Book review: Travesty in Haiti

Schwartz, Timothy T. 2008. Travesty in Haiti: A True Account of Christian Missions, Orphanages, Food Aid, Fraud and Drug Trafficking. ISBN 978-1-4196-9803-3.

I first heard of Timothy Schwartz's book, Travesty in Haiti, when I was on fieldwork in Port-au-Prince earlier this year. After reading a synopsis I was disinclined to read the book, thinking it sounded like the work of a soapbox-standing, diatribe-ranting guy with a personal vendetta that would contain little of balanced value. But my good friend Matthew Levasseur encouraged me to read it, and I'm glad I did. From the first pages, the book rings true with my own brief experience of Haiti.

Travesty in Haiti by Timothy T. SchwartzSchwartz spent a decade in Haiti, first conducting research on childrearing practices for his doctoral thesis in Anthropology, and then working for international NGOs such as CARE. Focusing on a fictional peasant settlement called The Hamlet, Schwartz describes how half a century, and millions of dollars, worth of aid have not just failed to help Haiti: in many instances they have made it worse. The dozens of detailed cases he present indict foreigners and Haitians alike. From the planning stages through to delivery, foreign aid is appropriated for all kinds of uses other than its puported goal of helping the poor.

Schwartz's book answers the question that is on everyone's lips regarding Haiti: where does all the money go? This question is all the more pertinent since the earthquake in January last year, but the answers are probably essentially the same (a point I'll follow up when Paul Farmer's next book, Haiti After the Earthquake, comes out next month). Within weeks of arriving in the capital, I went on a tour of orphanages with my colleague Espelencia Baptiste and a friend of hers who works for an orphanage organization. Her friend explained to us how at maximum a third of children in orphanages are actually orphans: the rest are pulled in to attract funds. Most of the funds aren't spend on the children at all. The directors of the organization know this, but they do nothing to make the orphanages accountable. It is too much of a business.

Schwartz's findings go far beyond my own observations. Working for CARE, he was put in charge of researching food aid needs in orphanages in one particular province. He visited every single orphanage and found that all of them were a scam. The one orphanage he found that was run by well-meaning, honest people was largely populated with the children of the wealthy. Rather than putting the money raised by US congregations towards caring for the poorest children, the missionaries had to stock their school with the children of the powerful, just so that they could actually operate in Haiti. Getting vehicles registered, utilities provided, and resources supplied could only be achieved by calling in favours. Once these favours were returned, there was little in the way of resources left to achieve the original aims of the mission.

The author's description of how food aid works is horrific. Even in the best light, food aid looks bad. According to Schwartz, USAID provides food aid to NGOs on the proviso that a portion of it is sold on local markets. Food aid causes market prices to plummet, which means that poor farmers receive very little money for their crops. International aid organizations know this, but they depend upon the sale of this food to run their operations. Even worse (and the NGOs know this too), the people who need food aid the most hardly ever receive it, as much of it gets commandeered by people along the supply chain and sold in local markets. As a result, nutrition plummets, the exact opposite of what food aid is supposed to do. Peasants would prefer to have technical assistance to produce better crops than supplementary products that they rarely receive.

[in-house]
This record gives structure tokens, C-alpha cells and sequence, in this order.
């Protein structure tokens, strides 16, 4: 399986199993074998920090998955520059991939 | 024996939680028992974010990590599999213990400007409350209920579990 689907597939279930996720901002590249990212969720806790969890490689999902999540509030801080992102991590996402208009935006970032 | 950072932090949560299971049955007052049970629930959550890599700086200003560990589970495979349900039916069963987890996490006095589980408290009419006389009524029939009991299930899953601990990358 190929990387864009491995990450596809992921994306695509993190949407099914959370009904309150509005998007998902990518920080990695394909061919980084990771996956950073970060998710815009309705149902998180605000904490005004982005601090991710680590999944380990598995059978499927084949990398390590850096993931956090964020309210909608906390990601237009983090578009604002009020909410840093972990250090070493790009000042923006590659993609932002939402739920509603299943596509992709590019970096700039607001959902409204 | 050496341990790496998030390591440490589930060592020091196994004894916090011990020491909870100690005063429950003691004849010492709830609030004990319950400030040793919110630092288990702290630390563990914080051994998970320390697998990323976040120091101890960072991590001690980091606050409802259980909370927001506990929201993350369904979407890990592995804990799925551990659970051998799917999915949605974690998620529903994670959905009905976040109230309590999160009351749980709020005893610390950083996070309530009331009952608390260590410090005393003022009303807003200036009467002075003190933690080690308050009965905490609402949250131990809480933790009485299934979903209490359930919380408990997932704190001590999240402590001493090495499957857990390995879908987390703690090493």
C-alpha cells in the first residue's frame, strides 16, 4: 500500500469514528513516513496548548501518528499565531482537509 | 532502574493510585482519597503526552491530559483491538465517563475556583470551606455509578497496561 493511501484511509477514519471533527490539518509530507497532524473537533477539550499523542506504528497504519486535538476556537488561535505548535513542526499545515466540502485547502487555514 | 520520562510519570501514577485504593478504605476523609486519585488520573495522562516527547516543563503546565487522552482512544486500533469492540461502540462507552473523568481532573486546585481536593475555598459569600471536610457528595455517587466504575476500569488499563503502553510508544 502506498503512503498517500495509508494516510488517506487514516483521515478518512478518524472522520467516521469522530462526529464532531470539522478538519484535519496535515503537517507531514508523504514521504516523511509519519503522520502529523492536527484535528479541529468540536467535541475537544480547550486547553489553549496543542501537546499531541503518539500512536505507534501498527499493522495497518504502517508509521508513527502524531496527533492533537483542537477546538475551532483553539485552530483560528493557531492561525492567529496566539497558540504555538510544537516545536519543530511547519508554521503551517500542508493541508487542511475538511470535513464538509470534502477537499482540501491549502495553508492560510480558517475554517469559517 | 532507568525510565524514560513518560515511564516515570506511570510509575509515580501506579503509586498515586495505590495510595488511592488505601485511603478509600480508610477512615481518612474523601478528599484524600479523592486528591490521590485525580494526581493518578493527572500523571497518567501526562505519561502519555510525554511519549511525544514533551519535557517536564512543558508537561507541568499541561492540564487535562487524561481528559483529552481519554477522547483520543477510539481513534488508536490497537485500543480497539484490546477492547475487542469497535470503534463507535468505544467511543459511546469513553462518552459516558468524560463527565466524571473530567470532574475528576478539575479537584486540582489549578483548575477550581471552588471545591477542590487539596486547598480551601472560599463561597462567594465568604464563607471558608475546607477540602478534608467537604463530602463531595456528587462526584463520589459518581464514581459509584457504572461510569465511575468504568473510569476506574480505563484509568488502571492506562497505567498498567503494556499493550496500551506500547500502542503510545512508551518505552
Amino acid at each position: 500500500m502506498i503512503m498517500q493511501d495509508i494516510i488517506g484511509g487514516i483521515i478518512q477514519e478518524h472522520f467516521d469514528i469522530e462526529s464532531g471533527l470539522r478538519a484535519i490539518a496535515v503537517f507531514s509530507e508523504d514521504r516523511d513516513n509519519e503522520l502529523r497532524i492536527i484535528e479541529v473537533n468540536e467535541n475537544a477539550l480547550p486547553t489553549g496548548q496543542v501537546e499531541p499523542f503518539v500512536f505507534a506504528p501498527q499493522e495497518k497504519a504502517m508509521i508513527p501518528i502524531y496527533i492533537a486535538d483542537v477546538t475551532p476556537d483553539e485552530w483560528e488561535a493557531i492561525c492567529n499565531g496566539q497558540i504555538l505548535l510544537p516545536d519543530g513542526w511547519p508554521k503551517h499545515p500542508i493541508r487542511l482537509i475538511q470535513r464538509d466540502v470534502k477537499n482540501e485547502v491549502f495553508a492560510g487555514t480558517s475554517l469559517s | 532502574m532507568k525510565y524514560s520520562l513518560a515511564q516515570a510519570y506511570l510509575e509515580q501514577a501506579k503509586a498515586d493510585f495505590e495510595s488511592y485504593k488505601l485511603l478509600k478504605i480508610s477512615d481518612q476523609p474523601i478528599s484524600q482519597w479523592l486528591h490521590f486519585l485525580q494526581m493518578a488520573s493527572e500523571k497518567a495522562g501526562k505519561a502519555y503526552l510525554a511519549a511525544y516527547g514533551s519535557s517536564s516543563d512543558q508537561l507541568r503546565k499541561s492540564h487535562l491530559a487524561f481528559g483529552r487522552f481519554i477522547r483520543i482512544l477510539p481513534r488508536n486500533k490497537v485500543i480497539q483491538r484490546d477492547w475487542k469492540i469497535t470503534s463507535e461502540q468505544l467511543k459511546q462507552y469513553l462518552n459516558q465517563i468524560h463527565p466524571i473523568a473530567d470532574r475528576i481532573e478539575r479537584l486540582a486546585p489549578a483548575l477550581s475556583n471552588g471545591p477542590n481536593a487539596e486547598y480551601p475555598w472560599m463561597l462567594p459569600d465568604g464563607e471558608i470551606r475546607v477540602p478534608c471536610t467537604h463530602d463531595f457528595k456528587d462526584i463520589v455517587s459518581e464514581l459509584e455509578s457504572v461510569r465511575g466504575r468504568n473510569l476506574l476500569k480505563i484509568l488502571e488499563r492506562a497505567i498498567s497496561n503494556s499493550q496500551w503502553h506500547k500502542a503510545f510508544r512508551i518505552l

The medical field is not much better. Schwartz points to some successful immunization programs, but also cites cases where badly  trained medical doctors diagnose incorrectly, make patients worse, or even kill them by prescribing the wrong medicine. Medical staff are rude to rural patients and do not listen to their descriptions of their ailments. He cites one man who says that it is safer to see a local shaman than a university-trained practitioner: at least the herbs the shaman gives you are unlikely to do you any harm. Public hospitals are a business to which doctors turn up for maybe an hour per day, spending the rest of their time in their own private clinics and stealing public resources in order to run them.

In the end, the only thing that helps The Hamlet is the drug trade. By hijacking a shipment of cocaine, residents are able to achieve more development overnight than they gained from all the NGO efforts over the course of the past five decades. New fishing boats, motorbikes, generators, and better houses figure among the gains made from residents' brief democratization of the drug trade. Schwartz leaves the country, concerned that too many people are trying to pull him into the drug trade, and completely disillusioned with development.

My question is this: if everything in Haiti is a business, and nobody knows how to stop this, would it be better to stop trying to give charity and instead approach Haiti with a business mentality? Can we leverage the tools of the market to make the distribution of goods transparent in the first instance, and better distributed in the second? After all, Haiti's comparative advantage is commonly thought to be its poverty, but they are highly skilled in trading, entrepeneurialism, financial practices, networking and communication. What knds of tools would help Haiti take control of its own economic base?